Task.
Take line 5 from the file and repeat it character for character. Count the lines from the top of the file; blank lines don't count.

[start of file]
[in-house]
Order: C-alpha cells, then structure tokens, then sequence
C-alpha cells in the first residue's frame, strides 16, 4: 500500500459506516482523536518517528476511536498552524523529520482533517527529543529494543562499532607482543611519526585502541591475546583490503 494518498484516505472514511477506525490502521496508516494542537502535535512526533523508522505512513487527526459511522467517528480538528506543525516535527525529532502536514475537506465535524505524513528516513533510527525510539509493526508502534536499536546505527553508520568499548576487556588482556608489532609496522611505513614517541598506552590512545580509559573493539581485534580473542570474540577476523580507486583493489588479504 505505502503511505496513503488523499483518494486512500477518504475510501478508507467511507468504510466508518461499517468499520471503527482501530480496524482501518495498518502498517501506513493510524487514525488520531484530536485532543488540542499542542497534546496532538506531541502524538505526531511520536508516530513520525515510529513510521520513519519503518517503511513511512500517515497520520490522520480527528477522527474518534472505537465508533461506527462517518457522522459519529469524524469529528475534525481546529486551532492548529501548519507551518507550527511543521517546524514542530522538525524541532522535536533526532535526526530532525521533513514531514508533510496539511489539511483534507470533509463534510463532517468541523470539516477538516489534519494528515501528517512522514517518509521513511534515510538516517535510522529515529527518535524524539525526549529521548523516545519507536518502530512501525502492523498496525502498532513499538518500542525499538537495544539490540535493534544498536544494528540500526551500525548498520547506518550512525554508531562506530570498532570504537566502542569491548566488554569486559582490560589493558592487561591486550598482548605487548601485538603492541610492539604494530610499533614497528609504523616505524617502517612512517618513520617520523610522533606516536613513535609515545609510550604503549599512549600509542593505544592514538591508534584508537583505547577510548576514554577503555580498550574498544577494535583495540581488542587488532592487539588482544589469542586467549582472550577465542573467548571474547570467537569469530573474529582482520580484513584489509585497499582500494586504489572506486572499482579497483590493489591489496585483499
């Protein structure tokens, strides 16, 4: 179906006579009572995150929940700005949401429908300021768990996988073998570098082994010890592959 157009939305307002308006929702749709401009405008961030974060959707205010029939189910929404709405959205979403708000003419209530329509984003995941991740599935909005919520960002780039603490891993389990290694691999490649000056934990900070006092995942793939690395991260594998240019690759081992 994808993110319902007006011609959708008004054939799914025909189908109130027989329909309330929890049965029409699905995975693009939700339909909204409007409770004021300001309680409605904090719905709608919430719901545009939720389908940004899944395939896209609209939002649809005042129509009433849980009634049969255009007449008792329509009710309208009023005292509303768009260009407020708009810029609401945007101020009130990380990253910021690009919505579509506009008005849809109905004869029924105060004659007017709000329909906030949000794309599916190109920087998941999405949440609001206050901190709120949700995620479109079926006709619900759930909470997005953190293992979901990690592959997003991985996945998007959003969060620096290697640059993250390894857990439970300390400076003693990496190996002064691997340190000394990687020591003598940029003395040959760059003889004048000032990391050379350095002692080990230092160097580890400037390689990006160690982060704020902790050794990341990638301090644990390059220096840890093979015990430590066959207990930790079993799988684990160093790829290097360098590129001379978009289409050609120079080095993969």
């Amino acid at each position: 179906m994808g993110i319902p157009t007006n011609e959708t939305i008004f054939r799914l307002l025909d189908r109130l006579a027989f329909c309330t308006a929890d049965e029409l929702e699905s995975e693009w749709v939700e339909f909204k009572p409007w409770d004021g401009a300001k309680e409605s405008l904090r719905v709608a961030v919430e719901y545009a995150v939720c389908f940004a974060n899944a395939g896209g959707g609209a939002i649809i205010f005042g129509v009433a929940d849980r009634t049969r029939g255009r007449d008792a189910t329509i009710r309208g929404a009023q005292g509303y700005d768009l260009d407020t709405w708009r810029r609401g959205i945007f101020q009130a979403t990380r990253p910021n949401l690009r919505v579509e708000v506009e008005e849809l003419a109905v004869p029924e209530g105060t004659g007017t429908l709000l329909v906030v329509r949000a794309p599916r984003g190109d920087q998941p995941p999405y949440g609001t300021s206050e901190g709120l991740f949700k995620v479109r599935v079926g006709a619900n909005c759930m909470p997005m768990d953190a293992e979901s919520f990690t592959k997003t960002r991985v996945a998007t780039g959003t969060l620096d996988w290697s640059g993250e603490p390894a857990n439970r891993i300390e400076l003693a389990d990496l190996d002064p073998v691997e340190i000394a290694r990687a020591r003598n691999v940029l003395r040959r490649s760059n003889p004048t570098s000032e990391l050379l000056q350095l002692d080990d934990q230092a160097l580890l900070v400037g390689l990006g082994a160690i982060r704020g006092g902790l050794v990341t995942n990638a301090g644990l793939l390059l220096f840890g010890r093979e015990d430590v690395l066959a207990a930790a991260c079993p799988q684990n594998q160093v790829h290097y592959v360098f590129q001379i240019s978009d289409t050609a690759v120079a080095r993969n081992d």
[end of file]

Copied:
């Amino acid at each position: 179906m994808g993110i319902p157009t007006n011609e959708t939305i008004f054939r799914l307002l025909d189908r109130l006579a027989f329909c309330t308006a929890d049965e029409l929702e699905s995975e693009w749709v939700e339909f909204k009572p409007w409770d004021g401009a300001k309680e409605s405008l904090r719905v709608a961030v919430e719901y545009a995150v939720c389908f940004a974060n899944a395939g896209g959707g609209a939002i649809i205010f005042g129509v009433a929940d849980r009634t049969r029939g255009r007449d008792a189910t329509i009710r309208g929404a009023q005292g509303y700005d768009l260009d407020t709405w708009r810029r609401g959205i945007f101020q009130a979403t990380r990253p910021n949401l690009r919505v579509e708000v506009e008005e849809l003419a109905v004869p029924e209530g105060t004659g007017t429908l709000l329909v906030v329509r949000a794309p599916r984003g190109d920087q998941p995941p999405y949440g609001t300021s206050e901190g709120l991740f949700k995620v479109r599935v079926g006709a619900n909005c759930m909470p997005m768990d953190a293992e979901s919520f990690t592959k997003t960002r991985v996945a998007t780039g959003t969060l620096d996988w290697s640059g993250e603490p390894a857990n439970r891993i300390e400076l003693a389990d990496l190996d002064p073998v691997e340190i000394a290694r990687a020591r003598n691999v940029l003395r040959r490649s760059n003889p004048t570098s000032e990391l050379l000056q350095l002692d080990d934990q230092a160097l580890l900070v400037g390689l990006g082994a160690i982060r704020g006092g902790l050794v990341t995942n990638a301090g644990l793939l390059l220096f840890g010890r093979e015990d430590v690395l066959a207990a930790a991260c079993p799988q684990n594998q160093v790829h290097y592959v360098f590129q001379i240019s978009d289409t050609a690759v120079a080095r993969n081992d």